- Numerous 100 gallon watering troughs, which waste large amounts of water every time they're drained and cleaned (remember that it takes electricity to pump water). We replaced them with strategically located watering fountains (each one retains no more than a few cups of water) fed by easy-to-work-with PEX plumbing. Our horses prefer the fountains to troughs, since each drink is fresh and clean and cool.
5. Right-size your tractor.
Some old farmers will tell you that "it takes as much tractor to farm five acres as it does for five hundred," but for most hobby farmers that's just not true; odds are you use your tractor for chores and mowing, not for tilling, planting, harvesting, and baling. Modern compact tractors, like our little 26 HP Kubota B2630, which we love, are fuel-efficient and can handle any implement you're actually likely to need, including our massive 60" Woods BrushBull mower. Mowing is the best and greenest way to control weeds in your pasture, so you want a fuel-efficient tractor to pull your mower. Don't even think about buying a gasoline-powered tractor (an oxymoron if ever we heard one); diesel engines are much more efficient than gas engines, and deliver far more torque. If you're really adventurous you might consider fueling it with 100% biodiesel (which is nearly carbon-neutral), but we're not quite there yet, ourselves.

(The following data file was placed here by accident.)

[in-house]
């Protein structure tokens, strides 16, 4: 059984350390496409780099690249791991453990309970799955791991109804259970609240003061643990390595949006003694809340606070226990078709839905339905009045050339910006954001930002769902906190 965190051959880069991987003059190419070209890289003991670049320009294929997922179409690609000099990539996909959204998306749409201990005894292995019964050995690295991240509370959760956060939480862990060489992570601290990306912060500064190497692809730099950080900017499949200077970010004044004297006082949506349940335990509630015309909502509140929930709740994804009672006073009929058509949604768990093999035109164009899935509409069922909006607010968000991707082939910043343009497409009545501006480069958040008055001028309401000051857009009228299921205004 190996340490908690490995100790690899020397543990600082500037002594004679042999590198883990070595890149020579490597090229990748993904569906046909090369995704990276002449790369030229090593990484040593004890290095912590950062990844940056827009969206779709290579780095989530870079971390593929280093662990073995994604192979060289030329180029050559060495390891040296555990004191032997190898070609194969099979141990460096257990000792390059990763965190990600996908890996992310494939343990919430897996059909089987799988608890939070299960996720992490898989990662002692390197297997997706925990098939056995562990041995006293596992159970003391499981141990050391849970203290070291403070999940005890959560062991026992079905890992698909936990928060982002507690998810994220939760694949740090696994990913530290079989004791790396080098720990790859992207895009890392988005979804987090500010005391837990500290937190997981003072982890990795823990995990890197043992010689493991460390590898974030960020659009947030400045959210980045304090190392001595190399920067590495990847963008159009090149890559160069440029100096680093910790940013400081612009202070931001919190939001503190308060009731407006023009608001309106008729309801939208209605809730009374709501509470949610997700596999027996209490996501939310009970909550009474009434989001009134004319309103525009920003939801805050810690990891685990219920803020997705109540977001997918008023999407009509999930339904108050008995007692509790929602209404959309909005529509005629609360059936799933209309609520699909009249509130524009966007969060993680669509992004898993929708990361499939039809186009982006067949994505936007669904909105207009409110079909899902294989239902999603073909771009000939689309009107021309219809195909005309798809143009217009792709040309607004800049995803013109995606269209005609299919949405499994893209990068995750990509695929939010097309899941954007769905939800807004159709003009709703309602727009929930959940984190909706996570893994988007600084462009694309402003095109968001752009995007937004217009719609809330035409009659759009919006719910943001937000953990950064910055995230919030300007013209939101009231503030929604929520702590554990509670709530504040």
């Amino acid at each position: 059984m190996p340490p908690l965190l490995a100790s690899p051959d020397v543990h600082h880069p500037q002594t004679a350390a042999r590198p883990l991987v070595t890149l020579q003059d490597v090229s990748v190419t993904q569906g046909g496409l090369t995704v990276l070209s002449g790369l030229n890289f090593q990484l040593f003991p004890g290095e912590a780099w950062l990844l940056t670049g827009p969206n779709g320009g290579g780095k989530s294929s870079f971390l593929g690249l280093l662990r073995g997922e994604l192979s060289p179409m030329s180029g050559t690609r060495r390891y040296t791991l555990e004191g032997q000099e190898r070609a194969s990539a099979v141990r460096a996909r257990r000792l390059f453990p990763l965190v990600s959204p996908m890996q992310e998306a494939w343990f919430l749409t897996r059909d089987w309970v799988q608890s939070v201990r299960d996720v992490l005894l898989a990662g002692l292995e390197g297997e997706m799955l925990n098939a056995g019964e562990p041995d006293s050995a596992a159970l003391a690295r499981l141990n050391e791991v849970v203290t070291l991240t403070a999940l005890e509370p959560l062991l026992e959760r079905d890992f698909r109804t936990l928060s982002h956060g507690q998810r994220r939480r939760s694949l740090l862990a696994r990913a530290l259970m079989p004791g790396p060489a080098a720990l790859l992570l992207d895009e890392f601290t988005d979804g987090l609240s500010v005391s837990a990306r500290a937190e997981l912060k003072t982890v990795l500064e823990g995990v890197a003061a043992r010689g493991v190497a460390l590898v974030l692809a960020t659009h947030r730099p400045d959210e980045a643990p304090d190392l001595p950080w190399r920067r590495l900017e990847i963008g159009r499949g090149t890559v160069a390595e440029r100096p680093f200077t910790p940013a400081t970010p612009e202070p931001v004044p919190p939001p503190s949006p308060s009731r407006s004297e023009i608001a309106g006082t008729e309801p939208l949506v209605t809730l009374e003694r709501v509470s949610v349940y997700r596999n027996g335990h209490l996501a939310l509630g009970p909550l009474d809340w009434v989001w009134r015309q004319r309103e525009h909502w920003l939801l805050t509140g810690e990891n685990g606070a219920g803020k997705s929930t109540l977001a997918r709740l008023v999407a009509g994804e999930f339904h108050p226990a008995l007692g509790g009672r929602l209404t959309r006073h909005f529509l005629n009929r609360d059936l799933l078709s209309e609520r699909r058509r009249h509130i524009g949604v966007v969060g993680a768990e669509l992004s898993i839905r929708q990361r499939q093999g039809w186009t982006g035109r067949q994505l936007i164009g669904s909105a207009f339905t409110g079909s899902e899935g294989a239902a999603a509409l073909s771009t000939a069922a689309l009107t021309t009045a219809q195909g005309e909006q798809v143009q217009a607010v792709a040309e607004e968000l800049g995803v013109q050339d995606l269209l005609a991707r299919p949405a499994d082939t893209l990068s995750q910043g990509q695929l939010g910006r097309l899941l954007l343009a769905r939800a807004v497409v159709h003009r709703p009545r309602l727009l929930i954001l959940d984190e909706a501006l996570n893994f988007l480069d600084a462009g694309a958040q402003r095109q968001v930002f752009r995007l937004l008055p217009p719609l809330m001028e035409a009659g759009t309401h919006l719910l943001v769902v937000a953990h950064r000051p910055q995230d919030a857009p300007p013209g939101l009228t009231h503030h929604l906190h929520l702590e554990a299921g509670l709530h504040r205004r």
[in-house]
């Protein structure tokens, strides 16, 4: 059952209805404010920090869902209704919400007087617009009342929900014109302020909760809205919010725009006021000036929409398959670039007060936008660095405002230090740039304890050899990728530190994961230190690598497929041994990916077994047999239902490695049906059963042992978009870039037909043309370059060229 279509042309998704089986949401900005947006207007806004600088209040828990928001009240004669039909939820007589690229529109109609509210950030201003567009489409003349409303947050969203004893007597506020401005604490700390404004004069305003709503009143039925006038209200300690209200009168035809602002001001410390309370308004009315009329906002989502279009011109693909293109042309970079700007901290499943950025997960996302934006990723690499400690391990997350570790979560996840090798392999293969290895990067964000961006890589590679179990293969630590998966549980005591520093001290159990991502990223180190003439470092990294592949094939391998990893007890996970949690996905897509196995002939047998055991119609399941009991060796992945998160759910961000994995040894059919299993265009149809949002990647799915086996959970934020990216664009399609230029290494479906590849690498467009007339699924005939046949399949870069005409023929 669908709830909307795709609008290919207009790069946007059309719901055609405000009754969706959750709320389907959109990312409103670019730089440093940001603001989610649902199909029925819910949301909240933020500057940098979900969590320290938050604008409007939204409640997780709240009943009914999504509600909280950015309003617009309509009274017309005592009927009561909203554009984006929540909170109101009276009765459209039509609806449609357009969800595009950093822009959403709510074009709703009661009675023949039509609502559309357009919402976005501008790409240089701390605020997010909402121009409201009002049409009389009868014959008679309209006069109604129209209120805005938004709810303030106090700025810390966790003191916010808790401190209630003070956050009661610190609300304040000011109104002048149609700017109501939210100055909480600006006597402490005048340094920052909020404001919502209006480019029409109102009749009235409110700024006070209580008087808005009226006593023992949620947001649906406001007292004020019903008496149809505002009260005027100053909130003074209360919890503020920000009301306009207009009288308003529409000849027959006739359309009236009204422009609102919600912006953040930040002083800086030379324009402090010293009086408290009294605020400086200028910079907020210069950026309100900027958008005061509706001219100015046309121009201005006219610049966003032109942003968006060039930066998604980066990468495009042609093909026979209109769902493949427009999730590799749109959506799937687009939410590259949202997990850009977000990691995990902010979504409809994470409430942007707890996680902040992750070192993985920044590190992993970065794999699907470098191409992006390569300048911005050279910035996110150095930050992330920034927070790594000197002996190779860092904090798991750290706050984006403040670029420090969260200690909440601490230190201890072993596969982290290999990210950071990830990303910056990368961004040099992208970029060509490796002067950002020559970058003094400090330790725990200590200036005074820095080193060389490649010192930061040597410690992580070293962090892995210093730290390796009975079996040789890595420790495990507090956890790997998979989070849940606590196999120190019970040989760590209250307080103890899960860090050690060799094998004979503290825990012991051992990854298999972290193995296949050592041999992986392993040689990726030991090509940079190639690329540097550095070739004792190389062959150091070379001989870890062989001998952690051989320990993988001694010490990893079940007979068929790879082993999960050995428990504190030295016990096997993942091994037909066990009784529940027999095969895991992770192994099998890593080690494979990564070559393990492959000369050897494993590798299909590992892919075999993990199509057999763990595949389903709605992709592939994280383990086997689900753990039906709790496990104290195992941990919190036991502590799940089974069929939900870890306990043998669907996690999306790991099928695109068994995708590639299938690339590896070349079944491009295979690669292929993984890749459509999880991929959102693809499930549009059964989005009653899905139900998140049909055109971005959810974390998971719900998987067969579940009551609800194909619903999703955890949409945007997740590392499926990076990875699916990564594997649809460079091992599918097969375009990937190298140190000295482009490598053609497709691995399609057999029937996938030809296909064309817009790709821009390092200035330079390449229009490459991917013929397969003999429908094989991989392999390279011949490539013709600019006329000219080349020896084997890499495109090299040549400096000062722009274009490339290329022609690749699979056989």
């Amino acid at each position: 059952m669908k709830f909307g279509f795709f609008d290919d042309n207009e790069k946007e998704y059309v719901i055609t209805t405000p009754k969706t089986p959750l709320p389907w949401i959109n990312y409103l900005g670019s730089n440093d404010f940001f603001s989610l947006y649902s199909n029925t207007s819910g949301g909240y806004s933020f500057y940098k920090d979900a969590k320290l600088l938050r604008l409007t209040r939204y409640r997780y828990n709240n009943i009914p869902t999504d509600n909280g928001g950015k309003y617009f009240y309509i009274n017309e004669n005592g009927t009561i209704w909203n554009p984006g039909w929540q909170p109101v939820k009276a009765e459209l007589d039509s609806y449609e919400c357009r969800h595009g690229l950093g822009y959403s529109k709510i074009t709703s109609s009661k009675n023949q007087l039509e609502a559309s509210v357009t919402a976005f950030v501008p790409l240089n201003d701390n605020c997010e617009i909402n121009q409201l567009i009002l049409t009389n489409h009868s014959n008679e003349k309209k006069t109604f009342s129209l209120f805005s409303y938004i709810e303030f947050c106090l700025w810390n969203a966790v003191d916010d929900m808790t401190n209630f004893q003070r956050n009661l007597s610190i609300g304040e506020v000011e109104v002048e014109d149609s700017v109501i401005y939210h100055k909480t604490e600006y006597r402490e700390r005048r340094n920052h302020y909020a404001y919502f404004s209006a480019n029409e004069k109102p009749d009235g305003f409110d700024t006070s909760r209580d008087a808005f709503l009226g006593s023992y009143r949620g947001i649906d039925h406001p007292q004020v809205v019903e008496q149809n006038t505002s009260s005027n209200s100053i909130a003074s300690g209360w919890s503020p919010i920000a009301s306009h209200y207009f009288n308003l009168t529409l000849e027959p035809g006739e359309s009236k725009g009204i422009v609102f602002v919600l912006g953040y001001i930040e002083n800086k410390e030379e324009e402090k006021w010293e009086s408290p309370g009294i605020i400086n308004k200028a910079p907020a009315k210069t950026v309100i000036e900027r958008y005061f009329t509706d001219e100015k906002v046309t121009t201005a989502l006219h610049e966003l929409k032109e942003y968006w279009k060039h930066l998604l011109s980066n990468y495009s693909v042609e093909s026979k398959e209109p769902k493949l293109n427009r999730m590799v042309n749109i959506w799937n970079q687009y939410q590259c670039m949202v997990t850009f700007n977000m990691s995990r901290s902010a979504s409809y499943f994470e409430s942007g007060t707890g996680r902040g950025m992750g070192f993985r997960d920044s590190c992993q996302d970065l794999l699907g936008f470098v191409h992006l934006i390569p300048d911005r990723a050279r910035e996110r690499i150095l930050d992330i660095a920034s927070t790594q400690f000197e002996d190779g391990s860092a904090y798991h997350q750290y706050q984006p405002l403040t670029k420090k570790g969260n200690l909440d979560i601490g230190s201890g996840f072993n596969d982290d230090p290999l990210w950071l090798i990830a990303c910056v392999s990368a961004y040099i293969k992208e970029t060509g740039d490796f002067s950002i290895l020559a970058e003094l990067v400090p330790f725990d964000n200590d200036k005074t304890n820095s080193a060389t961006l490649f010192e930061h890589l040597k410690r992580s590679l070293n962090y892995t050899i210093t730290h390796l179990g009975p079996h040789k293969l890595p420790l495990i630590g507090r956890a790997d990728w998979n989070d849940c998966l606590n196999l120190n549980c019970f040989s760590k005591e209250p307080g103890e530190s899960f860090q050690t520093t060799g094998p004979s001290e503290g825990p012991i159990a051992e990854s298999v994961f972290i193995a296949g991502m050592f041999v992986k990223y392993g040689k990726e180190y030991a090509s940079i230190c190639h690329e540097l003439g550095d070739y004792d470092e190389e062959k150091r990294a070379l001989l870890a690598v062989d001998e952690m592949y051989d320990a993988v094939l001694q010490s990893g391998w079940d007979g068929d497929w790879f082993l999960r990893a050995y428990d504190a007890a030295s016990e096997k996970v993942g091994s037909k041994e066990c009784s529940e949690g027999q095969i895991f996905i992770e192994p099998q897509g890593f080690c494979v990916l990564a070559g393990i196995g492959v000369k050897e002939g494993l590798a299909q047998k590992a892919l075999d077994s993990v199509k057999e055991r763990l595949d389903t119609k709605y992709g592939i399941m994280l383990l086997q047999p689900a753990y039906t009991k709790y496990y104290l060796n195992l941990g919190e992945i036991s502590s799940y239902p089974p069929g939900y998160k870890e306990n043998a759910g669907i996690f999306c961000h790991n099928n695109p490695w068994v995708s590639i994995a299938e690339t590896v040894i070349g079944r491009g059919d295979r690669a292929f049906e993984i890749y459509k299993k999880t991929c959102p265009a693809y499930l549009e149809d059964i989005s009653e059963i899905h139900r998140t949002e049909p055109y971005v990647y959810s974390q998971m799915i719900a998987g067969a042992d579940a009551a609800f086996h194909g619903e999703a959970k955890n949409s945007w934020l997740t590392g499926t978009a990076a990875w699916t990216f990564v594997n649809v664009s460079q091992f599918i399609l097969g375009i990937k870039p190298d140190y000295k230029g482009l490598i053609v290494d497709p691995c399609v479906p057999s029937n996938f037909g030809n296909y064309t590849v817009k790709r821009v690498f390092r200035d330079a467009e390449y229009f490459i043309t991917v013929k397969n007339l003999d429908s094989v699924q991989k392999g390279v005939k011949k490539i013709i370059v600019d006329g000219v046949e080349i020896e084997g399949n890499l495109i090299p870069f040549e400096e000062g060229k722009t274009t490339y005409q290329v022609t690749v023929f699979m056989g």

6. Work to retain and expand local trail-riding resources
Local riding opportunities minimize the amount of trailering you need to do (and conserve green space). In our neck of the woods, two great organizations working hard to defend and expand equestrian resources are the Friends of Hill Forest and the Triangle Rails To Trails Conservancy. Your area doubtless has similar grass-roots organizations; consider becoming an active member.
7. Buy local
Whether you're buying hay, grain, stall mats, bedding, arena footing material, round-pen panels, or tack, remember that transportation costs are an ever-increasing contribution to the 'carbon footprint' of products. Identify local manufacturers and vendors where possible, and patronize them.
8. Don't buy it; build it
We admit that without an army of Ph.D. economists behind you, it can be tough to know for sure which is more environmentally friendly: building a round-pen (for instance) from peeler-core posts and 2x6s, or buying one made from pre-fabbed steel rail panels...but our personal belief is that the home-built solution is frequently likely to be the greener one...plus, it is almost always cheaper. An added benefit (which we're grateful to our friend, Cynthia, for pointing out) is that when horse meets wood in an unexpected violent incident the wood will usually break before the horse does. The same can't be said of steel.
9. Don't introduce non-native pests into your area
Many of the pests we wrestle unsuccessfully with today were once somebody's not-so-bright idea. Here in the Piedmont, we're constantly amazed by the number of folks who don't realize that it is a violation of both USDA's and the NC Dept. of Agriculture's fire ant quarantine regulations to import hay from many southern NC counties into northern and western ones (learn more here).